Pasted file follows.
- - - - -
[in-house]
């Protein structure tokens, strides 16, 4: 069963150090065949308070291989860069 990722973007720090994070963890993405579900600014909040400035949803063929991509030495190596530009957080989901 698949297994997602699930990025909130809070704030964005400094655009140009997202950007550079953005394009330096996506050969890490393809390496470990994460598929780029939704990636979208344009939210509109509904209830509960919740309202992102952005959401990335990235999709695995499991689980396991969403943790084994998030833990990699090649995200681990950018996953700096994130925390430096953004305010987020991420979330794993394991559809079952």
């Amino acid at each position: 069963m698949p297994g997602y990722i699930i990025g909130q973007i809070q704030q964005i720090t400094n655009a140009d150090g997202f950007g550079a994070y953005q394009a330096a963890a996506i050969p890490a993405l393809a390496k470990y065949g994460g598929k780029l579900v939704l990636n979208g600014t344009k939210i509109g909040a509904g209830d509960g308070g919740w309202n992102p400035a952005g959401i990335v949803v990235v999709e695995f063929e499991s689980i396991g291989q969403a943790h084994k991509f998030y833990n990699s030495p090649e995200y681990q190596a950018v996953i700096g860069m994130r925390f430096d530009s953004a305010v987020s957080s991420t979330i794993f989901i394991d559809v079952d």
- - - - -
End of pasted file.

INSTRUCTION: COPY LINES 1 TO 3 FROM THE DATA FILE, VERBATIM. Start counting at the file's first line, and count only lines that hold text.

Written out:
[in-house]
């Protein structure tokens, strides 16, 4: 069963150090065949308070291989860069 990722973007720090994070963890993405579900600014909040400035949803063929991509030495190596530009957080989901 698949297994997602699930990025909130809070704030964005400094655009140009997202950007550079953005394009330096996506050969890490393809390496470990994460598929780029939704990636979208344009939210509109509904209830509960919740309202992102952005959401990335990235999709695995499991689980396991969403943790084994998030833990990699090649995200681990950018996953700096994130925390430096953004305010987020991420979330794993394991559809079952």
């Amino acid at each position: 069963m698949p297994g997602y990722i699930i990025g909130q973007i809070q704030q964005i720090t400094n655009a140009d150090g997202f950007g550079a994070y953005q394009a330096a963890a996506i050969p890490a993405l393809a390496k470990y065949g994460g598929k780029l579900v939704l990636n979208g600014t344009k939210i509109g909040a509904g209830d509960g308070g919740w309202n992102p400035a952005g959401i990335v949803v990235v999709e695995f063929e499991s689980i396991g291989q969403a943790h084994k991509f998030y833990n990699s030495p090649e995200y681990q190596a950018v996953i700096g860069m994130r925390f430096d530009s953004a305010v987020s957080s991420t979330i794993f989901i394991d559809v079952d």